AbbVie, an Abbott Laboratories spinoff, will face a new trial of a GlaxoSmithKline lawsuit over an AIDS drug accord after a federal appeals court said Abbott’s lawyers improperly excluded a gay man from the jury.
Equal-protection rights prohibit excluding jurors based on sexual orientation, the U.S. Court of Appeals in San Francisco said today. The jury in Oakland, Calif., in 2011 ordered Abbott to pay Glaxo $3.5 million for breaching the drug agreement. Abbott was cleared of claims that it sought to stifle competition over HIV drugs when it quadrupled the price of the AIDS medicine Norvir in 2003.
The judge overseeing the trial permitted the exclusion during jury selection, when Abbott exercised its right to keep certain individuals off the jury. When questioned, the man said he had a male partner and had lost friends to AIDS, according to today’s ruling.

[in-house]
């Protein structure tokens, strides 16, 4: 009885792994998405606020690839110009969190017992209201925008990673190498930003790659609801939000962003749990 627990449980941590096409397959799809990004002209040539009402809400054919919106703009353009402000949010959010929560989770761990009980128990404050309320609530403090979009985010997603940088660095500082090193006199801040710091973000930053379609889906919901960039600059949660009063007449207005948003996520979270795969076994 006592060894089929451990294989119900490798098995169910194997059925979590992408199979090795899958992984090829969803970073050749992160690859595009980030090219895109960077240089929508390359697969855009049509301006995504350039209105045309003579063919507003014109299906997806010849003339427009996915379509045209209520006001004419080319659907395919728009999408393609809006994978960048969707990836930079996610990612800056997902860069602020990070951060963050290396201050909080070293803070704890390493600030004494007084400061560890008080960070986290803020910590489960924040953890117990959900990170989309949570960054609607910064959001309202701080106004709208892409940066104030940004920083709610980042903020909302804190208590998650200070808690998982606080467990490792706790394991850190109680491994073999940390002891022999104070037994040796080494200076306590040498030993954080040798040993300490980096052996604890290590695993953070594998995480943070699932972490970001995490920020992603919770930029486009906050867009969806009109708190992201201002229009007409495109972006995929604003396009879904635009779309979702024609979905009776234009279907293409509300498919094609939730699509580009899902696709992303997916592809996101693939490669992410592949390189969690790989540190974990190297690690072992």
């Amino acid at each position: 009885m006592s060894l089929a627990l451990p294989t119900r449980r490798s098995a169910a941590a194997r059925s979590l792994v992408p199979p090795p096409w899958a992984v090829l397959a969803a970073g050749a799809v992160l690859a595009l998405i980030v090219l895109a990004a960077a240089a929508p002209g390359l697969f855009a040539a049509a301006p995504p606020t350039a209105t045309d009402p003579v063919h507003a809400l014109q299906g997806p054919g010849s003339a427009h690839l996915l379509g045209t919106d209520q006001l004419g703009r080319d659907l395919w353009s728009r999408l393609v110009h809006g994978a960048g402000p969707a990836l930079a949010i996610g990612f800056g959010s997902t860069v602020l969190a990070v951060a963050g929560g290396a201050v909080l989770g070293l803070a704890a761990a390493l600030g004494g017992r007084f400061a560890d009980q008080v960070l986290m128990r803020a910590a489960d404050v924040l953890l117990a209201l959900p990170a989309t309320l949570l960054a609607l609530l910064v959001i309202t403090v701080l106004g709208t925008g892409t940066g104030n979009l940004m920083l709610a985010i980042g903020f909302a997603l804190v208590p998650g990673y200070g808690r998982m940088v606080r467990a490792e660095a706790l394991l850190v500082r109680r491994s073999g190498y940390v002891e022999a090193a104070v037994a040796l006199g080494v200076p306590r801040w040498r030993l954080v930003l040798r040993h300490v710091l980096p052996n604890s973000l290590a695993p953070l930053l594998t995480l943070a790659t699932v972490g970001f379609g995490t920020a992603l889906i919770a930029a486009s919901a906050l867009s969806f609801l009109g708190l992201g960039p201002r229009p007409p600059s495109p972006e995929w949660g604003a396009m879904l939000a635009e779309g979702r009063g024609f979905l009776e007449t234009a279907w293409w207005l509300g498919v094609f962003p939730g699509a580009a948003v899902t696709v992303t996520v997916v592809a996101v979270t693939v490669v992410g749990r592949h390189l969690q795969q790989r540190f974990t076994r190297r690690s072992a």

“Permitting a strike based on sexual orientation could send the false message that gays and lesbians could not be trusted to reason fairly on issues of great import to the community or the nation,” the three-judge appellate panel said.
Scott Stoffel, s spokesman for Abbott Park, Ill.-based Abbott, said the company spun off its research-based pharmaceutical business into publicly traded AbbVie last January.
“With the separation, the HIV portfolio and associated responsibilities passed to AbbVie,” Stoffel said in an e-mail.
AbbVie, based in North Chicago, Ill., is reviewing the opinion, spokeswoman Adelle Infante said in an e-mail.
Mary Anne Rhyne, a spokeswoman for London-based Glaxo, said by e-mail the company is pleased with the court’s decision calling for a new trial.
The case is SmithKline Beecham v. Abbott Laboratories, 11-7357, U.S. Court of Appeals for the Ninth Circuit (San Francisco).